Applying for Residency During COVID-19

Applying for Residency During COVID-19 was originally published on Hospital Recruiting.

 

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To say the least, there have been significant changes to medical student education during this COVID-19 pandemic. Some of these changes include transitioning to remote learning and cancelation of clerkships and electives. Students applying for residency training this fall experience these changes as especially disruptive. Understandably, they are worried about how the pandemic will affect the residency application process and the competition for choice residency spots. There are concerns about access to away rotations, which are a common practice for medical students expressing interest in a particular residency.  Cancelled clerkships or delays in scheduling USMLE exams are also of concern. Students may be disappointed when they are unable to engage in highly anticipated clinical rotations. Also problematic is the inability to build relationships with supervisors and mentors.

Not all the above experiences can be replicated virtually, but there are ways students in their clerkship or final years of medical school can demonstrate interest in a particular specialty and engage in their chosen work during these chaotic times.

 

Clinical Electives. While most medical schools have canceled clerkships and in-person clinical electives, many specialty services remain actively engaged in clinical work and educational case conferences using audiovisual technology. These services could provide an opportunity to gain additional exposure to clinical work and to learn skills related to telemedicine. Students can reach out to the faculty who run these services to see if they would be willing to host a virtual experience.

 

Non-contact Team Support. Medical students have been involved in supporting hospitals through volunteer efforts during the COVID-19 crisis. Some of these activities are interacting with superiors and patients, such as:

  • Checking on patients isolated at home
  • Keeping family members updated
  • Scheduling telehealth visits for patients who have outpatient providers
  • Fundraising
  • Supplying babysitting services for healthcare workers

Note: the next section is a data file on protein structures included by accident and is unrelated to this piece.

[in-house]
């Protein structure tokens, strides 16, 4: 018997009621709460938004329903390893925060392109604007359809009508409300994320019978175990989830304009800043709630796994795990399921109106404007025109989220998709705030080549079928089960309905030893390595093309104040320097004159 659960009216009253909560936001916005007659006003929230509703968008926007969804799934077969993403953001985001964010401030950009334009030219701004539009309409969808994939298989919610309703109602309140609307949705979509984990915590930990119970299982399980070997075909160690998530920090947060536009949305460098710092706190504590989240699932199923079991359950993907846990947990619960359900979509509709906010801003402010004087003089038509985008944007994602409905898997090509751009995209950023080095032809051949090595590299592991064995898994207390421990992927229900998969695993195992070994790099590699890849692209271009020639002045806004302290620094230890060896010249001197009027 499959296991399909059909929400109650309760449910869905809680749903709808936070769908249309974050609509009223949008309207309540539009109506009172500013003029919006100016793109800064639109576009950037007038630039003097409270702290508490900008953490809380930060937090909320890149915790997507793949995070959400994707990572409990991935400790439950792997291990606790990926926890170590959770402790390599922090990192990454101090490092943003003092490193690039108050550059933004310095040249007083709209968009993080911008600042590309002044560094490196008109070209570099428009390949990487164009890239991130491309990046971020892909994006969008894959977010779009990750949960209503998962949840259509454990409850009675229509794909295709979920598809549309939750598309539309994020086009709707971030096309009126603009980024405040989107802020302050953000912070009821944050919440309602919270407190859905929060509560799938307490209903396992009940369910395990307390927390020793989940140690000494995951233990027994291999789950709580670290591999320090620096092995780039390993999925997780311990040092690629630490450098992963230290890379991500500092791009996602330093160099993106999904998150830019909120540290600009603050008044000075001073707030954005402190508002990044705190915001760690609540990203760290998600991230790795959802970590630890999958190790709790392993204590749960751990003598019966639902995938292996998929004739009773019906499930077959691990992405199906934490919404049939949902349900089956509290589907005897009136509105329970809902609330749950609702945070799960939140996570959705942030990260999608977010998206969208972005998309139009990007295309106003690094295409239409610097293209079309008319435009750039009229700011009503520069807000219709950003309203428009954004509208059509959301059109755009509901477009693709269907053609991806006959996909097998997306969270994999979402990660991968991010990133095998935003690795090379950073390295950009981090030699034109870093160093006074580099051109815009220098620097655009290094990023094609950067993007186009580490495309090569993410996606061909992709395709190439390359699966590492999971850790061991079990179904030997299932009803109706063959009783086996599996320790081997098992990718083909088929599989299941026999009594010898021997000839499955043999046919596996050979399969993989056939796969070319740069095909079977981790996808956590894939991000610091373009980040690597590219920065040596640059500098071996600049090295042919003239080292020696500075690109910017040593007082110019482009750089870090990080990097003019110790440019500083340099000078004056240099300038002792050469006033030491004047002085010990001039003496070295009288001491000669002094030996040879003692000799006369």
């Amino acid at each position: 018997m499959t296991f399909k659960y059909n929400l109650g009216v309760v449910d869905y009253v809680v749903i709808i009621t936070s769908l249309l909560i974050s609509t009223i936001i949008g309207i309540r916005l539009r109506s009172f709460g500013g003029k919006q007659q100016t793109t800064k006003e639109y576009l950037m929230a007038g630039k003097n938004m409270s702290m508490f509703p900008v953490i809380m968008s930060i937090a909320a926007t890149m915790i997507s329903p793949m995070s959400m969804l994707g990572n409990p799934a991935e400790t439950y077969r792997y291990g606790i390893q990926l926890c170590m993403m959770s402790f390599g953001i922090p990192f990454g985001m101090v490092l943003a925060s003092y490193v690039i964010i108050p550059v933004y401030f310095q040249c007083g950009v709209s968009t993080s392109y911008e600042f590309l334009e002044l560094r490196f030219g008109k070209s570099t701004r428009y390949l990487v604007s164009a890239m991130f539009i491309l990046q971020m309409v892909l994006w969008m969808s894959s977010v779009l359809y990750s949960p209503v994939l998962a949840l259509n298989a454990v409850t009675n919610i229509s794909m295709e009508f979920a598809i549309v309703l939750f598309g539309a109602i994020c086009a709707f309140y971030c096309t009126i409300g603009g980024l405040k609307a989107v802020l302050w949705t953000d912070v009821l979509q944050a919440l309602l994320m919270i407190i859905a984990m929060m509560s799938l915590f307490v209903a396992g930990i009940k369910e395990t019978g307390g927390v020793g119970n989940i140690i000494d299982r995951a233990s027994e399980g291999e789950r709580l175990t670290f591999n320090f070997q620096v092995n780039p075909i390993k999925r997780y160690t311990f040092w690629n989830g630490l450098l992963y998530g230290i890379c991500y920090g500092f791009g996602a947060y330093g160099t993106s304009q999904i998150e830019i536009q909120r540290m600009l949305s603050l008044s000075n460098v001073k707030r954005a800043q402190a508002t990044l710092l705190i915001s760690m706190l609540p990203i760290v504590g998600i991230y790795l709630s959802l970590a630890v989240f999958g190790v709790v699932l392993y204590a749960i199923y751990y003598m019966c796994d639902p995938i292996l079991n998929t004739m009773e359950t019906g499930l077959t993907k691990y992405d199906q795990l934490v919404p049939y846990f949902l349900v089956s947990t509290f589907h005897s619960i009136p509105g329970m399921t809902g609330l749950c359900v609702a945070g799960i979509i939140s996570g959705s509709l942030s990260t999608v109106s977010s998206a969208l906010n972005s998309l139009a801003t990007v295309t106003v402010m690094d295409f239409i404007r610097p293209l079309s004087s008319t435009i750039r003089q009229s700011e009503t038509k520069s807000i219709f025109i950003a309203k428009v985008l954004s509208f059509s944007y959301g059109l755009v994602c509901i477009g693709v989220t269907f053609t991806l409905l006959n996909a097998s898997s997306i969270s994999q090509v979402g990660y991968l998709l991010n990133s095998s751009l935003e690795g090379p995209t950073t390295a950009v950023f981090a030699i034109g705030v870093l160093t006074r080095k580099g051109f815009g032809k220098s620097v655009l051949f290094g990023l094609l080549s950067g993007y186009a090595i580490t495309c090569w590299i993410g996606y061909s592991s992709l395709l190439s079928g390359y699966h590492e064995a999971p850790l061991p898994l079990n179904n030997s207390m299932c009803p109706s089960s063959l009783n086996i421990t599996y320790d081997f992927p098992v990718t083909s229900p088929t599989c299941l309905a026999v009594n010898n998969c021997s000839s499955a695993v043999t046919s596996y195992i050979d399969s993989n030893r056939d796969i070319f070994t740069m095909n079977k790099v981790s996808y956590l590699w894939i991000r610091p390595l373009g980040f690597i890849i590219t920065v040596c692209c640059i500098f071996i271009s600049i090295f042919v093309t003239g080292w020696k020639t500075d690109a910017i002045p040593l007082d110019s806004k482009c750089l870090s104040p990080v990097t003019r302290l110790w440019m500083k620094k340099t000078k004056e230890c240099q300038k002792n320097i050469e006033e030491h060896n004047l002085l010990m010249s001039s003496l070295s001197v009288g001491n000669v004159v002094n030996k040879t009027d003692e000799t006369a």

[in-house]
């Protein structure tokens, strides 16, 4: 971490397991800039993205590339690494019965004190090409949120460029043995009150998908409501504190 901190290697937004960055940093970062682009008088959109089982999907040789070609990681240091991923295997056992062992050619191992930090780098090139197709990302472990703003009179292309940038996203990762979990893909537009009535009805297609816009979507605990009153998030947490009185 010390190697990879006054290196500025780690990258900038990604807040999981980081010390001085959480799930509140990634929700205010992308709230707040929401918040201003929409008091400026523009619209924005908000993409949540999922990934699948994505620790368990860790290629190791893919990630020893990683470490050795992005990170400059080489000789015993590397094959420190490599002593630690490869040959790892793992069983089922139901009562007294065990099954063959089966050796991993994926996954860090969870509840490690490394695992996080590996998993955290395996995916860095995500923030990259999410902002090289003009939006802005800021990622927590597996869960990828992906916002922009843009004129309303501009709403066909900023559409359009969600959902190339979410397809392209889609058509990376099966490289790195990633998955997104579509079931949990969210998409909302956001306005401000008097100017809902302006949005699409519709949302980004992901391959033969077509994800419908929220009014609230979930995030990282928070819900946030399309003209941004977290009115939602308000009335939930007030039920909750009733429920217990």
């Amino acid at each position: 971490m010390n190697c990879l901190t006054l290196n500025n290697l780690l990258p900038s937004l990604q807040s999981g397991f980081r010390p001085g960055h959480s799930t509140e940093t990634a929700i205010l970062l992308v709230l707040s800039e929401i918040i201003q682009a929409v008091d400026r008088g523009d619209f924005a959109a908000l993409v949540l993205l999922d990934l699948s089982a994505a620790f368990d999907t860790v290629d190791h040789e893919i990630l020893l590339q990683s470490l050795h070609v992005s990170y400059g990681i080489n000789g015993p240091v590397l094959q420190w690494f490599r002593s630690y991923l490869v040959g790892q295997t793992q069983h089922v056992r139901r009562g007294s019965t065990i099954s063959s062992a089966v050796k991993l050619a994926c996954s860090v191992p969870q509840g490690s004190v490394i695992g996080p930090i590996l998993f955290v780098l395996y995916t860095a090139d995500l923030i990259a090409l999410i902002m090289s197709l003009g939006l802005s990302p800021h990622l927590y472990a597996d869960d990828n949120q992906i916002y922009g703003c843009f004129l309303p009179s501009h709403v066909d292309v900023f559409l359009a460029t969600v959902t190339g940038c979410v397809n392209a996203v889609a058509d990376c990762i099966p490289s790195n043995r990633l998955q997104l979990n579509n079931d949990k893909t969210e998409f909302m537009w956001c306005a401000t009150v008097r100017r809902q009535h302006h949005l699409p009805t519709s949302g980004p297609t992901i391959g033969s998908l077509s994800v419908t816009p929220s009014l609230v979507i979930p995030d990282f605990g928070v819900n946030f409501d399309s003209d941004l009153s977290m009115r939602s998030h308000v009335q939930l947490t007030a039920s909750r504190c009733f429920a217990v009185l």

• Sourcing supplies
  • Providing tech support

Medical students should inquire as to needs and opportunities at their own institutions.

 

Scholarly Projects. Now is a great time to become involved in new scholarly experiences related to your specialty of interest. A scholarly project might include working on a review paper (e.g. ethical challenges in healthcare resource allocation, the impact of COVID-19 on front line health care workers), or a case report with a clinical or research faculty member.

If you are less interested in writing or research, you might instead choose to participate in an ongoing quality improvement (QI) initiative within the specialty department by contacting the identified faculty or staff member in charge of QI work. You could also work with a pre-clinical course director to develop new curricular experiences, including virtual learning opportunities. Inquire about elective credit for these experiences.

 

Independent Learning. Rapidly changing information provides a constant flow of new information.  Many specialty organizations have space on their websites dedicated to COVID-19. Scientific journals are publishing articles quickly on their online sites. Many of those same sites are offering free webinars and learning modules. Remain informed and current when you return to on-site clerkships or electives. These will help you write your personal statement and speak well at residency interviews.

 

Involvement with National Organizations. Many regional and national specialty and subspecialty organizations have free or heavily discounted membership options for medical students. Join one of these organizations and take advantage of resources they offer, such as online learning and mentorship programs.

 

Personal Statements. Consider including observations from personal and professional experiences during the COVID-19 crisis:

  • How did the cancelation of clerkships affect you?
  • What role did you play in supporting the mission of your medical school or hospital?
  • Did you acquire new skills?
  • What did you learn about yourself? How will you use this new knowledge in your career development?
  • What have you seen as the mental health impact of the pandemic on frontline healthcare workers and patients?

 

Top priority is maintaining your own wellness and safety, and that of your family and friends, during this frightening and difficult time. Only you know what a reasonable load is for you. Follow the rules and restrictions of your school, city, and state. If you find yourself turning to alcohol, improper drug use (street or prescription drugs), sexually acting out, or other self-destructive behaviors, talk to your primary provider, one of the faculty of the med school, or a mentor. You will be respected for taking action before others must take action in the interest protect patients and society.

This would be a good time to form a support group with a few peers, for an hour or two, once or twice a week, perhaps with a faculty facilitator. When you ask potential participants, you’ll be met with eagerness and relief, and gratitude for your courage to say what many are thinking and feeling.

 

You got this.

Together.